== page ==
Source: The Startup Owner’s Manual – Steve blank and Bob Dorf
Steve blank mentions two types of risk that every startup has in his book, The Startup Owners Manual.
One of these risks has to do with WHAT you building, while the other has to do with WHO you’re building it for.
1. Invention Risk
When building a startup naturally you’ve come up with something to sell to someone. This might be a new take on an existing product or something entirely new to an industry.
The first type of risk is relevant if your startup falls into the second category. There are endless amounts of possible new things you can build, but unfortunately not all of them are possible (yet).
Some maybe aren’t possible because the technology just isn’t there yet, while others might just take a lot of time to build – maybe decades.
Thankfully in the internet space most things don’t have this risk. But if you’re in the robotics or artificial intelligence industry then you might be closer to having invention risk than you think.
It’s helpful just to have this in the back of your mind when starting a new company. Don’t just assume everything is possible, but take into account the difficulty it might take and if there have been any others in the past who have already tried and failed or even worse currently trying and failing.
This isn’t necessarily a no-go, but you can learn from their mistakes and not follow them off the side of a cliff.
One example I found was hydrogen blimps. Apparently the invention was popular enough for its lower cost than traditional blimps but since hydrogen is significantly more flammable than other natural gases, this caused them too easily combust (in just 36 seconds). Not something you’re going to want to be miles high in.
2. Customer / Market risk
This is risk that has do with the customer and/or market you want to serve.
This type of risk comes from asking these two questions, does my target customer actually want what I’m selling? I know this is a pretty basic question but remember the question isn’t – do I want it? While this second question might actually be helpful to the small amount of people who have vast amounts of industry experience – for most it’s not.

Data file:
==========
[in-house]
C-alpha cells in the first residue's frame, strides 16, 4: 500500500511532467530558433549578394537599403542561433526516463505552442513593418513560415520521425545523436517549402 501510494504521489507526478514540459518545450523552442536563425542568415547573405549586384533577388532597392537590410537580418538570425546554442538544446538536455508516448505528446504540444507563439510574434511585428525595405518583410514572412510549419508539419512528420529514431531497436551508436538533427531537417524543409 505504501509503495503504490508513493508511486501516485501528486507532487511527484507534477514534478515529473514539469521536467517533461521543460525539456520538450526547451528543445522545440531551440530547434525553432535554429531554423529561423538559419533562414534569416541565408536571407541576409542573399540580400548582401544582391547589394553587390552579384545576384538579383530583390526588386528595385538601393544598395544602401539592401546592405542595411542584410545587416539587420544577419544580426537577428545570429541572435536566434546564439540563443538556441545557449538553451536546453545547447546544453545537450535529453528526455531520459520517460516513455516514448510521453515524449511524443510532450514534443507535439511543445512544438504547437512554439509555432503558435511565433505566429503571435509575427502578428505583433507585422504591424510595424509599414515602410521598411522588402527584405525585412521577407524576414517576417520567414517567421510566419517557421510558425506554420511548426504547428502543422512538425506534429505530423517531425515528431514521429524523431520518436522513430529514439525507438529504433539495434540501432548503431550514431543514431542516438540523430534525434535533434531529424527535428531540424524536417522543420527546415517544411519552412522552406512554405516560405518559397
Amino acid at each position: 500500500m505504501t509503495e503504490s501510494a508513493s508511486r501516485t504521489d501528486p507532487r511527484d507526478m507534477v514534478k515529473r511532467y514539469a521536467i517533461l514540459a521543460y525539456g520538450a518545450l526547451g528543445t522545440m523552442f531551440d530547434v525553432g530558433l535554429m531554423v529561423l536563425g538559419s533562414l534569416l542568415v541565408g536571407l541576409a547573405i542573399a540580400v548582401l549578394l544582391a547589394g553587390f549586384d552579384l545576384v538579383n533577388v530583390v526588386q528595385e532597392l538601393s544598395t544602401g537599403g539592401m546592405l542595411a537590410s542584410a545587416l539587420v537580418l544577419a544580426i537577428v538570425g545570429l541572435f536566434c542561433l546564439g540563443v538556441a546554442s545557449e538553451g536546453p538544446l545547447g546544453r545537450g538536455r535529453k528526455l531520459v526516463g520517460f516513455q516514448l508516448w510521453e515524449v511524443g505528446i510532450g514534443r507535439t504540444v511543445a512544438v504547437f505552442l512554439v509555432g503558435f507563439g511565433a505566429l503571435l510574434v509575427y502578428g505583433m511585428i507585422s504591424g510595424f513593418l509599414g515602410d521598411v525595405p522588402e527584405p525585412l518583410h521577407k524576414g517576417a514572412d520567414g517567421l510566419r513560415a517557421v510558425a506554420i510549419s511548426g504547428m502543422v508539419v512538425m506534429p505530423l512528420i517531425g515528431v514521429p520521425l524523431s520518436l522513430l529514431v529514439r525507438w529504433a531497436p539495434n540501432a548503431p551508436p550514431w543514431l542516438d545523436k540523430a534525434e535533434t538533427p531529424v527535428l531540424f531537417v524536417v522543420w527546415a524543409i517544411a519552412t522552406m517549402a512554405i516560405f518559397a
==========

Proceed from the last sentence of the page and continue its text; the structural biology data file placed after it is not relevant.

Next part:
Another question is, does the market I’m serving actually have a need for my product and is it big enough? These are very related questions, in my opinion this one has more to do with the market as a whole, such as whether the market is even big enough to make it worth your investor’s and your time and money.
The good news is you can find out where your idea stands with both of these risk using the customer research and development methodology taught by Steve Blank. In it’s simplest form, go out and ask some questions.
If you want to find out if you have invention risk, get in touch with some industry experts and ask them.
If you want see if you have customer or market risk, start talking to people that you think would want your product. If they seem suspiciously uninterested then your probably going want to tread carefully.
I went through this same exact thing when trying to build my first startup that had to do with roadside assistance.
When my team started talking to potential customers about it, we noticed that they just didn’t worry about getting a flat tire or getting stuck on the side of the road. Trying to sell these people an app would have been a mistake.
Let me know in the comments below if your startup has either of these 2 risks and how you’re overcoming them.